The National Employment Law Project claimed Occupational Safety and Health Administration (OSHA) enforcement activity has declined in the past two years. The report, “Workplace Safety Enforcement Continues to Decline in Trump Administration,” points to a low number of OSHA inspectors as the primary cause. The full picture, however, is likely more complicated.
According to NELP’s analysis:
- “Safety enforcement activity continues to decline under the Trump administration, dropping in FY 2017 and falling even further in FY 2018;”
- “The number of OSHA inspectors under the Trump administration is now at a historic low;”
- “Not just from budget cuts, but from a failure to fill vacancies in a timely manner;” and
- “The agency has all but stopped issuing enforcement-related press releases, abandoning the deterrent effect that this kind of publicity produces.”
Behind the Numbers
Making its case for OSHA enforcement being at a lull, NELP points to a drop in inspections beginning in fiscal year 2017. FY 2017 actually began October 1, 2016—before the Presidential election.
In fact, by total number of inspections, OSHA’s enforcement activity has been declining for several years from its peak of nearly 41,000 in 2012. In FY 2017, inspection totals were actually up slightly from the previous year. In FY 2018, federal OSHA conducted 32,020 inspections, compared to 32,408 in FY 2017.
There are a likely a number of factors that explain the downward trend. Staffing levels may play a role, as federal agencies have struggled to replace retiring employees for years. However, in 2015, OSHA shifted to an enforcement weighting system that accounts for the complexity of an inspection rather than simply counting the number of inspections. This system, which is still in use, encourages area offices to conduct these complex inspections (for issues such as ergonomics, process safety management, or workplace violence) rather than focusing on more straightforward inspections that can be completed quickly. This shift likely explains some of the decline in total inspections.
In addition, federal OSHA only covers about half of U.S. employers—state plans handle enforcement in the private sector in 22 states, and an additional six states have state plans that cover the public sector only. State plans actually conduct more total inspections than federal OSHA. In FY 2018, state plans conducted 40,993 inspections.
OSHA Enforcement Happens
OSHA can and does inspect workplaces and still issues citations and assesses penalties, often high-dollar penalties. For example, in calendar year 2019, OSHA has assessed and publicized several six-figure penalties, including:
- Paper manufacturer von Drehle Corp. for several workplace safety hazards with $303,657 in penalties, including one for the maximum amount allowed by law;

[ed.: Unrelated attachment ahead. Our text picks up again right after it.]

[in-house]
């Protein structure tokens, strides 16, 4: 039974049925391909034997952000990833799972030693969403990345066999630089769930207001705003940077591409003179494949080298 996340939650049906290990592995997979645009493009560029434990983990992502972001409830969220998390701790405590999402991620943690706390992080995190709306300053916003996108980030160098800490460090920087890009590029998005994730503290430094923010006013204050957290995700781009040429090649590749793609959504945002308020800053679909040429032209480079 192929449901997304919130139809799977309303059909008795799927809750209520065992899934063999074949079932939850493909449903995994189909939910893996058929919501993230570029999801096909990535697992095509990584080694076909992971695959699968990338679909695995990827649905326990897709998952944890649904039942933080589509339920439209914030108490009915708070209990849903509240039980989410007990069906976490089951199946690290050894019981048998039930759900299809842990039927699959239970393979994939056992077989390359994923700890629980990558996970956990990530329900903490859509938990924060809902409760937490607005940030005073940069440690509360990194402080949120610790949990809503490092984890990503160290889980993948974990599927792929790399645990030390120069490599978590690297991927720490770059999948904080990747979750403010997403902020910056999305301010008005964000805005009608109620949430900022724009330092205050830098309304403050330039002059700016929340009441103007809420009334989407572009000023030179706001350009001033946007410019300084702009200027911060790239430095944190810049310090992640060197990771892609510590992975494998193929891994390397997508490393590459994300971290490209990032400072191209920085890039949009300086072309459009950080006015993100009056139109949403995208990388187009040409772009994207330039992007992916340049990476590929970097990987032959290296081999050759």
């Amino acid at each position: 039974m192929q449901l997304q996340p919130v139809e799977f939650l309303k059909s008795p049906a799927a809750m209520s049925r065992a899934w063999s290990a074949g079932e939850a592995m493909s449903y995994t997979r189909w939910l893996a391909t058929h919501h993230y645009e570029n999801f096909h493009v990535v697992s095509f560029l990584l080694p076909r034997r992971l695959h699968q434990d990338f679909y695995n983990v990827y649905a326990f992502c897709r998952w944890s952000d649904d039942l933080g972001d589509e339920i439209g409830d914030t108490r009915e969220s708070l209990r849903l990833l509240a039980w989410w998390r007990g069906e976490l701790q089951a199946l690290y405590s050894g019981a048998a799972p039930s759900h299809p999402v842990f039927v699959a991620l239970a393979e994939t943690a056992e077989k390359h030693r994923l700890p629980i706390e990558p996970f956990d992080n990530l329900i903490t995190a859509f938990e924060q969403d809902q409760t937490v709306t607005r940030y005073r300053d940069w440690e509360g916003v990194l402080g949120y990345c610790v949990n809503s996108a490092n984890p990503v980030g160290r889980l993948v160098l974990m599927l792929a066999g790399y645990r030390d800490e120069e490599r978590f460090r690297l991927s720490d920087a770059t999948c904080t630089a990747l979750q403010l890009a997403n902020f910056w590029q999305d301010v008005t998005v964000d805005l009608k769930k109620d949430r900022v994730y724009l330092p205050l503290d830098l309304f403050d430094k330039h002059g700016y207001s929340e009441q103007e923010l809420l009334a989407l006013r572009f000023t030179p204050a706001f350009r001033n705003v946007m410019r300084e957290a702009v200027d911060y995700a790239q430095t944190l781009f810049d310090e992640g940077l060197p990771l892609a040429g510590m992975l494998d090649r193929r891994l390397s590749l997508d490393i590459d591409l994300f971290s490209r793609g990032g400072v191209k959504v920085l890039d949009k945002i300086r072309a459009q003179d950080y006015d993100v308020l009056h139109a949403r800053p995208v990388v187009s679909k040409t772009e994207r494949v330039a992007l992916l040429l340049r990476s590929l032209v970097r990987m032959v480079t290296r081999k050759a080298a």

- Crown Roofing LLC for exposing employees to fall hazards at two separate residential worksites in Florida with fines of $265,196;
- Musical instrument manufacturer Conn-Selmer Inc. for exposing workers to copper dust and machine hazards with penalties of $200,230;
- Tap Rack Bang Indoor Shooting Range LLC for exposing employees to unsafe levels of lead with penalties totaling $214,387; and
- RKM Utility Services Inc. for failing to protect workers from hydrogen sulfide after an employee died after exposure to dangerous levels of the gas while working in a trench with penalties of $422,006.
Fewer Press Releases?
NELP contends that OSHA has “all but halted” press releases about enforcement actions. According to NELP’s figures, the agency issued 470 press releases in 2016 about enforcement activities and 158 in 2018.
NELP’s argument is that although OSHA cannot inspect every workplace, the threat of an OSHA inspection encourages employers to comply with the occupational safety and health statute and its regulations. NELP argues that failing to publicize enforcement may lead employers to “cut corners” on worker safety. However, as the numbers show, although OSHA may be issuing fewer press releases than it did during the Obama administration, it has not stopped the practice altogether, particularly for high-penalty cases.
Other Employer Concerns
Regardless of trends in OSHA enforcement, there are disincentives other than OSHA citation risks to ignoring worker safety and health, including productivity losses, workers’ compensation claims, increases in workers’ compensation insurance premiums, and many more.
With unemployment at historic lows, working conditions can become a competitive advantage in filling employee vacancies. Workers can share information about working conditions on websites like Glassdoor, Indeed, and LinkedIn. Investing in safety can help attract quality employees and pays dividends far beyond the OSHA citations it prevents.